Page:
Sunday, July 3, 2011

A Dark Matter: story is all that matters

"You can't have a story without including a bad deed or a bad intention," Peter Straub writes in his award-winning novel "A Dark Matter."

Let me tell you about a problem I'm having. it has to do with books, especially horror novels, with a writer as the protagonist. My problem is that I am getting tired of stories about writers by writers who seem to have never known any other career.

The thing is, is that I still love two of the three novelists responsible for making novels about writers OK. (Sorry, Dean Koontz. You have your fans, but other than a few exceptions, I've never been able to engage with your work. As for Stephen King, I bow to the master.)

Peter Straub has done his share of horror novels about writers and "A Dark Matter" is one of them. At first, I wanted to be upset. You know, "Oh, great. Another horror novel about a writer and him (almost always a male) figuring things out."

Thankfully, I didn't let that stop me from finishing this book.




While it isn't revealed until the final 30 or so pages, "A Dark Matter" is all about how people tell the stories of their lives. Even when we experience the same moments, our perceptions of those moments are never the same.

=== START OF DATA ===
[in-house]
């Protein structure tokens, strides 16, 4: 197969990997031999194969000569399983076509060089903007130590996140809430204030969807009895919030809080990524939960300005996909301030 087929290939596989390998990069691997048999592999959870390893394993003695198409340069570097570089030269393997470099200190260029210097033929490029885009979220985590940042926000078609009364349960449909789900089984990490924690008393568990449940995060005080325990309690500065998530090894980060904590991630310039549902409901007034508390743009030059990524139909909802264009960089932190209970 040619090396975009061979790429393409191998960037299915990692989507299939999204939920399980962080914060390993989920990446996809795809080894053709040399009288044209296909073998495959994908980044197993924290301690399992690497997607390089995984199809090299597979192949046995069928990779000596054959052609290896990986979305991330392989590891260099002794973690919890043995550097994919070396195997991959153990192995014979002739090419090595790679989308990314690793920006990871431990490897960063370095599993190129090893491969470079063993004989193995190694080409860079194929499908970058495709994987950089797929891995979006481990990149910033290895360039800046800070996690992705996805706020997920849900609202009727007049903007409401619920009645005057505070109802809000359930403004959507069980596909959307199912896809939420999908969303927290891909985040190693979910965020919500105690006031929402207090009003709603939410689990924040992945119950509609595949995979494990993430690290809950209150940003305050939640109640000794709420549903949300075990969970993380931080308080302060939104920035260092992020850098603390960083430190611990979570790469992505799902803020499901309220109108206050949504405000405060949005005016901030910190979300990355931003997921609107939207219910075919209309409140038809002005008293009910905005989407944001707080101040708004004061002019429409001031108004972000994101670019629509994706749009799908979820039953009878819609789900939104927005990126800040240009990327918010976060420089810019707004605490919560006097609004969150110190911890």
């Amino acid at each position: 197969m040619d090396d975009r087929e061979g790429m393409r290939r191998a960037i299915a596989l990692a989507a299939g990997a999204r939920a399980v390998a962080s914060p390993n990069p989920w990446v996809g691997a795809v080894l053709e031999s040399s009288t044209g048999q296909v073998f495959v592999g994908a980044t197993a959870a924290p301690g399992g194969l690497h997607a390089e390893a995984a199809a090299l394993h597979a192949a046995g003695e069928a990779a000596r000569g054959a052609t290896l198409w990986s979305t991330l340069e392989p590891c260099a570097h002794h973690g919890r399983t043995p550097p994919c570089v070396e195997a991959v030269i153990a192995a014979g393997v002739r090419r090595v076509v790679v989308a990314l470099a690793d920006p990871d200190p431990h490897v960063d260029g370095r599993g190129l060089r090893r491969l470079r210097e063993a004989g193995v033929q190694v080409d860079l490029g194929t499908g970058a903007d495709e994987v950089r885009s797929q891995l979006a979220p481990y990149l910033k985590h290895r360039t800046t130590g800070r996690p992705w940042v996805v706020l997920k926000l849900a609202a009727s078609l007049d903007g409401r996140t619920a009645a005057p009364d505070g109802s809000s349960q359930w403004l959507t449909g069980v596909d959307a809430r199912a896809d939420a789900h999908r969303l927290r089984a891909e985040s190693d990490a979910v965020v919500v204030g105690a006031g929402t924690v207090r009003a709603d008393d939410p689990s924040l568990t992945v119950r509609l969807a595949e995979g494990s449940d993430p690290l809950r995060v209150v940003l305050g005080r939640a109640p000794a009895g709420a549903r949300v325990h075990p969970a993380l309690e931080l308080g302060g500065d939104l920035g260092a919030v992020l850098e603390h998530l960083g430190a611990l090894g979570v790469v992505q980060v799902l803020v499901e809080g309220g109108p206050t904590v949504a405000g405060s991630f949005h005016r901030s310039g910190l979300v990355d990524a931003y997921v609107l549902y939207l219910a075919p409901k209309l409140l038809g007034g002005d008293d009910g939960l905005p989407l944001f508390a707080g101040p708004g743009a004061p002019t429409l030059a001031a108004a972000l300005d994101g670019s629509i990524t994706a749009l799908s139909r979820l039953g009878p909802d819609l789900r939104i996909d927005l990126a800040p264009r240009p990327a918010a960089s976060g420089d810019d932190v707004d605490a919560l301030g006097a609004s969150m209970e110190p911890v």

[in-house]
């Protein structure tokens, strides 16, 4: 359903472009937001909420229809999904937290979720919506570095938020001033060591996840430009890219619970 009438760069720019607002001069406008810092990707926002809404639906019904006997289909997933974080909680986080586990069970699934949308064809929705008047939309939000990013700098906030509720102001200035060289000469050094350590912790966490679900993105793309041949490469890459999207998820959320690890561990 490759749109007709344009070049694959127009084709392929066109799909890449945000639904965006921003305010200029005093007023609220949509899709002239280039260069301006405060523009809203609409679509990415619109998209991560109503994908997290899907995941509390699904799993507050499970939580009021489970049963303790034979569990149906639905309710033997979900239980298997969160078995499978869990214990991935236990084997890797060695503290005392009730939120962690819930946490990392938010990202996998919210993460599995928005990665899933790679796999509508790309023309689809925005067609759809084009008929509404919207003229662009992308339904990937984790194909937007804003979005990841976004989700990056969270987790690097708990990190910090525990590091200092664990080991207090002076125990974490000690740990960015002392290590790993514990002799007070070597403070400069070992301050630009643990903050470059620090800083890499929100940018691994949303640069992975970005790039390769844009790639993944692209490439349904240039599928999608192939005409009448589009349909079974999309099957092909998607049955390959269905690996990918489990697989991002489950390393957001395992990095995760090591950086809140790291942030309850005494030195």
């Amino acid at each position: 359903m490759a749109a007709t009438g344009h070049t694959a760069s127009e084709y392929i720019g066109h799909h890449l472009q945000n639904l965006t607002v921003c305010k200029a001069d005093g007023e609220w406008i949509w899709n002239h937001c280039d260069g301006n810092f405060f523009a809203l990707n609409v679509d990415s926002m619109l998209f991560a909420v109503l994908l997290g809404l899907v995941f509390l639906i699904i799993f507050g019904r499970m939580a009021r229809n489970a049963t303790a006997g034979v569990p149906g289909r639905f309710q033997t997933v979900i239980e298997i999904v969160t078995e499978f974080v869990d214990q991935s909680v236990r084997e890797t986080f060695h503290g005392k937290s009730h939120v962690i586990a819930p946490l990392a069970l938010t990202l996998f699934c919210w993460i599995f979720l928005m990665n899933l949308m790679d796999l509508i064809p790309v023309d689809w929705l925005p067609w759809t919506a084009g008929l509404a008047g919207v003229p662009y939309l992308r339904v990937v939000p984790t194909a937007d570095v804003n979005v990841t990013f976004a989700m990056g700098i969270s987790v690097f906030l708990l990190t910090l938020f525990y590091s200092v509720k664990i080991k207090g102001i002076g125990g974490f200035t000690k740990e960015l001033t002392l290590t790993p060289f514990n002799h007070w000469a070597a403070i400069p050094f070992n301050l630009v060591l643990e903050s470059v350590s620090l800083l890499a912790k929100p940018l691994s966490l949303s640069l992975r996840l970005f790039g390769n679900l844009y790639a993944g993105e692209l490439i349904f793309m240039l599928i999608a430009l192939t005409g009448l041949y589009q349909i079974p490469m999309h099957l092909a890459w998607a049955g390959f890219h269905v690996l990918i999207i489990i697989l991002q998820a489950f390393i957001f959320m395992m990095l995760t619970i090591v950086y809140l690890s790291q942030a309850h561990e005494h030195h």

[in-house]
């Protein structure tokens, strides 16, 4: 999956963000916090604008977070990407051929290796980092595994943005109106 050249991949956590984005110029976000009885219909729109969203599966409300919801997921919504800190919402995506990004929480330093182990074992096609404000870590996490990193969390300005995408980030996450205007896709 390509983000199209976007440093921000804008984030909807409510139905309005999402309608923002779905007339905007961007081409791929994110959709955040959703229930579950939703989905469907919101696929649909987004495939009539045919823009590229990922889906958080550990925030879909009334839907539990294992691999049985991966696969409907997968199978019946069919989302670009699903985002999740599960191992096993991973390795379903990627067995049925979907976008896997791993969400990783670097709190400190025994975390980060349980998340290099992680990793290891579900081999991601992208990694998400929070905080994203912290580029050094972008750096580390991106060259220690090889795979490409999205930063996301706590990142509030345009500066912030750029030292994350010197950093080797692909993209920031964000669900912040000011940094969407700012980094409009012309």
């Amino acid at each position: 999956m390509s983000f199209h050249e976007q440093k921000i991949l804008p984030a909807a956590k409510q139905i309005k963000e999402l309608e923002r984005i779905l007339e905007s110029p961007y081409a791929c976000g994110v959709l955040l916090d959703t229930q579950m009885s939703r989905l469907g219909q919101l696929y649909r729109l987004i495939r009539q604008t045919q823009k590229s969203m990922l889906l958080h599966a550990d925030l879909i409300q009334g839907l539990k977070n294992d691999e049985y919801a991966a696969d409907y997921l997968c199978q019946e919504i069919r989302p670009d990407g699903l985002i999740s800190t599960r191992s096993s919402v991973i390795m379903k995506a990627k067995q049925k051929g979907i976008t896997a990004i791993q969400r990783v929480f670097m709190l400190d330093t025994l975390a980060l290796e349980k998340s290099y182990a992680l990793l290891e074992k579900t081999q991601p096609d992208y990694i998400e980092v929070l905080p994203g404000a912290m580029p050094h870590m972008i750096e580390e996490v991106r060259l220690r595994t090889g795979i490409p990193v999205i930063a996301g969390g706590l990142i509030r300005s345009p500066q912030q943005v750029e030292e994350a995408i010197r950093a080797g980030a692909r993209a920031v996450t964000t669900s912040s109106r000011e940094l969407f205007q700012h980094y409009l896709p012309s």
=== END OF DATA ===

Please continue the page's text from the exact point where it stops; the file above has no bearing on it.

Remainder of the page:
Straub uses this notion to tell the story of a group of high school friends who in 1966 encounter a guru. With the faux-prophet, the teens perform a mystic ceremony with three college students, including one who is absolutely bonkers.

None of these people are our writer. The writer, Lee Harwell, chose not to participate and 40 years later is piecing together just what happened to his friends and his eventual wife. Harwell reconnects with those of the group who are available and writes down their stories as they are told. One friend became the guru's apprentice. One spent the next 40 years in a psychiatric hospital. One was a thief and the last of the teens became Harwell's wife.

The stories are all the same. We met the prophet, we loved him, we followed him to the meadow. Shit hit the fan and none of us were ever the same.

By telling each person's story separately, Straub accomplishes a "Rashomon" effect. Every sees the same thing, but just different enough to make it interesting. Almost every one of them thinks the story is about them.

But really, this story is about Lee Truax, the Eel, Harwell's high school girlfriend and eventual wife. It is through her that Harwell is able to bring the friends back together and it is her who provides the links connecting the individual experiences. By her old age, she is blind. She saw more then and in many ways still sees, more than her writer husband.

Through character traits, Straub is able to play with language and obscure words. In a lesser author, this would feel more like showing off. In Straub's hands, it's a fun quirk that provides another level on his discourse in how to tell a story.

The action of the book is a classic rollercoaster: there is a constant sense of impending doom. Things crank up until it feels like things will explode but pull back at the last second. The heart rate slows but the nerve endings are ever vigilant.

"A Dark Matter" is my official exception to the new rule that I am tired of books about writers.

Threat level: RED. Highly recommended for seasoned readers and burgeoning writers. (For an explanation of Warning Signs ratings, visit the Warning System page.)

"A Dark Matter," by Peter Straub. Now available in mass market paperback.

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